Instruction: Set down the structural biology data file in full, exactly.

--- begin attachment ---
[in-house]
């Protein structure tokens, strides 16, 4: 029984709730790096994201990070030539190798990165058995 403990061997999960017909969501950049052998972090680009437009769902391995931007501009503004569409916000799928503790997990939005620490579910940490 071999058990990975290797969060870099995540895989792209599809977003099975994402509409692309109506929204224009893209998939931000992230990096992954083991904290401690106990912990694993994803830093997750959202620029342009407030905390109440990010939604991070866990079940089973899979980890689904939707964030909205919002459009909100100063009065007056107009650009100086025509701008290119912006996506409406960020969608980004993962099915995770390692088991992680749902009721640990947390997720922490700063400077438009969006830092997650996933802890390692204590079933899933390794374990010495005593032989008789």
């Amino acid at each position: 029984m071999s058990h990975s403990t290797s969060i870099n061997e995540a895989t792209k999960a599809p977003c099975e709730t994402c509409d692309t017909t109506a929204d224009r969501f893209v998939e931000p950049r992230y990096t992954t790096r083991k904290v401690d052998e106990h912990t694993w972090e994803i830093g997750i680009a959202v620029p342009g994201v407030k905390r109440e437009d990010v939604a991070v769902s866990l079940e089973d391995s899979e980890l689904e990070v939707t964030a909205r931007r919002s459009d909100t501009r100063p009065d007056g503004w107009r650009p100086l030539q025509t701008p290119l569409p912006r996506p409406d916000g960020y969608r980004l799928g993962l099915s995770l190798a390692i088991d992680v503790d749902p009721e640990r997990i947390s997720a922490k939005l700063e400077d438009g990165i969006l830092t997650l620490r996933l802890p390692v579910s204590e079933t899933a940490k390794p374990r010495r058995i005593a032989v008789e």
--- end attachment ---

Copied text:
[in-house]
């Protein structure tokens, strides 16, 4: 029984709730790096994201990070030539190798990165058995 403990061997999960017909969501950049052998972090680009437009769902391995931007501009503004569409916000799928503790997990939005620490579910940490 071999058990990975290797969060870099995540895989792209599809977003099975994402509409692309109506929204224009893209998939931000992230990096992954083991904290401690106990912990694993994803830093997750959202620029342009407030905390109440990010939604991070866990079940089973899979980890689904939707964030909205919002459009909100100063009065007056107009650009100086025509701008290119912006996506409406960020969608980004993962099915995770390692088991992680749902009721640990947390997720922490700063400077438009969006830092997650996933802890390692204590079933899933390794374990010495005593032989008789």
């Amino acid at each position: 029984m071999s058990h990975s403990t290797s969060i870099n061997e995540a895989t792209k999960a599809p977003c099975e709730t994402c509409d692309t017909t109506a929204d224009r969501f893209v998939e931000p950049r992230y990096t992954t790096r083991k904290v401690d052998e106990h912990t694993w972090e994803i830093g997750i680009a959202v620029p342009g994201v407030k905390r109440e437009d990010v939604a991070v769902s866990l079940e089973d391995s899979e980890l689904e990070v939707t964030a909205r931007r919002s459009d909100t501009r100063p009065d007056g503004w107009r650009p100086l030539q025509t701008p290119l569409p912006r996506p409406d916000g960020y969608r980004l799928g993962l099915s995770l190798a390692i088991d992680v503790d749902p009721e640990r997990i947390s997720a922490k939005l700063e400077d438009g990165i969006l830092t997650l620490r996933l802890p390692v579910s204590e079933t899933a940490k390794p374990r010495r058995i005593a032989v008789e």